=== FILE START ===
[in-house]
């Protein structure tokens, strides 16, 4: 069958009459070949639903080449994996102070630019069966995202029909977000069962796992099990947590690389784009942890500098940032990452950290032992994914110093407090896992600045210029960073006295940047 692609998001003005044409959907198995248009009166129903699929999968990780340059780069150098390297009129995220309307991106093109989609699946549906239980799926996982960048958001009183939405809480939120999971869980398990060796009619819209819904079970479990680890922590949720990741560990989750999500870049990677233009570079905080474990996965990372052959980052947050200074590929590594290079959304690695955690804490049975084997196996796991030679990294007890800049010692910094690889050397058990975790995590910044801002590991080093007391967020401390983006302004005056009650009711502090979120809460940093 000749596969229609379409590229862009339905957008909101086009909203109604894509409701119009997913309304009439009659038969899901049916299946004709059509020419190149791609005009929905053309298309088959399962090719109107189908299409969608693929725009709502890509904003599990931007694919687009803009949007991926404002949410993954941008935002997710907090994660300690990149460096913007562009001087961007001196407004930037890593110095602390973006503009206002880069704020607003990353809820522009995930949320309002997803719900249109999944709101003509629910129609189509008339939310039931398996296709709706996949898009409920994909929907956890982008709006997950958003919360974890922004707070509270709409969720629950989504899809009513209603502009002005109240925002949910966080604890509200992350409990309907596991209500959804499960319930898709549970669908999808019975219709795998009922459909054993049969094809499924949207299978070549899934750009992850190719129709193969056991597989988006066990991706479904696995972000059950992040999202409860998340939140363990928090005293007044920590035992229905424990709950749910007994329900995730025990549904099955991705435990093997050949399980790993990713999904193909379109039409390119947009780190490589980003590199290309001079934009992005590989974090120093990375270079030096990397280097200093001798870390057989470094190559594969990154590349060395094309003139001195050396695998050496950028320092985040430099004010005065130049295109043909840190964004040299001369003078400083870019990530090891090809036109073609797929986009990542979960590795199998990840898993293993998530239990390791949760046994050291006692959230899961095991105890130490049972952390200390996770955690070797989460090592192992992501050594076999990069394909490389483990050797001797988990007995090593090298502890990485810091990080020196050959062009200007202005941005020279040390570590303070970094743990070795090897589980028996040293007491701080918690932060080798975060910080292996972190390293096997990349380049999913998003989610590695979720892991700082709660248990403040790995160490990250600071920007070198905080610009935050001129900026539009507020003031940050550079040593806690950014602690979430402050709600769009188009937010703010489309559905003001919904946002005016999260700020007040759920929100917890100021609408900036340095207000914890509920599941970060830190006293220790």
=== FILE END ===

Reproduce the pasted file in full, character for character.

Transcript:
[in-house]
């Protein structure tokens, strides 16, 4: 069958009459070949639903080449994996102070630019069966995202029909977000069962796992099990947590690389784009942890500098940032990452950290032992994914110093407090896992600045210029960073006295940047 692609998001003005044409959907198995248009009166129903699929999968990780340059780069150098390297009129995220309307991106093109989609699946549906239980799926996982960048958001009183939405809480939120999971869980398990060796009619819209819904079970479990680890922590949720990741560990989750999500870049990677233009570079905080474990996965990372052959980052947050200074590929590594290079959304690695955690804490049975084997196996796991030679990294007890800049010692910094690889050397058990975790995590910044801002590991080093007391967020401390983006302004005056009650009711502090979120809460940093 000749596969229609379409590229862009339905957008909101086009909203109604894509409701119009997913309304009439009659038969899901049916299946004709059509020419190149791609005009929905053309298309088959399962090719109107189908299409969608693929725009709502890509904003599990931007694919687009803009949007991926404002949410993954941008935002997710907090994660300690990149460096913007562009001087961007001196407004930037890593110095602390973006503009206002880069704020607003990353809820522009995930949320309002997803719900249109999944709101003509629910129609189509008339939310039931398996296709709706996949898009409920994909929907956890982008709006997950958003919360974890922004707070509270709409969720629950989504899809009513209603502009002005109240925002949910966080604890509200992350409990309907596991209500959804499960319930898709549970669908999808019975219709795998009922459909054993049969094809499924949207299978070549899934750009992850190719129709193969056991597989988006066990991706479904696995972000059950992040999202409860998340939140363990928090005293007044920590035992229905424990709950749910007994329900995730025990549904099955991705435990093997050949399980790993990713999904193909379109039409390119947009780190490589980003590199290309001079934009992005590989974090120093990375270079030096990397280097200093001798870390057989470094190559594969990154590349060395094309003139001195050396695998050496950028320092985040430099004010005065130049295109043909840190964004040299001369003078400083870019990530090891090809036109073609797929986009990542979960590795199998990840898993293993998530239990390791949760046994050291006692959230899961095991105890130490049972952390200390996770955690070797989460090592192992992501050594076999990069394909490389483990050797001797988990007995090593090298502890990485810091990080020196050959062009200007202005941005020279040390570590303070970094743990070795090897589980028996040293007491701080918690932060080798975060910080292996972190390293096997990349380049999913998003989610590695979720892991700082709660248990403040790995160490990250600071920007070198905080610009935050001129900026539009507020003031940050550079040593806690950014602690979430402050709600769009188009937010703010489309559905003001919904946002005016999260700020007040759920929100917890100021609408900036340095207000914890509920599941970060830190006293220790």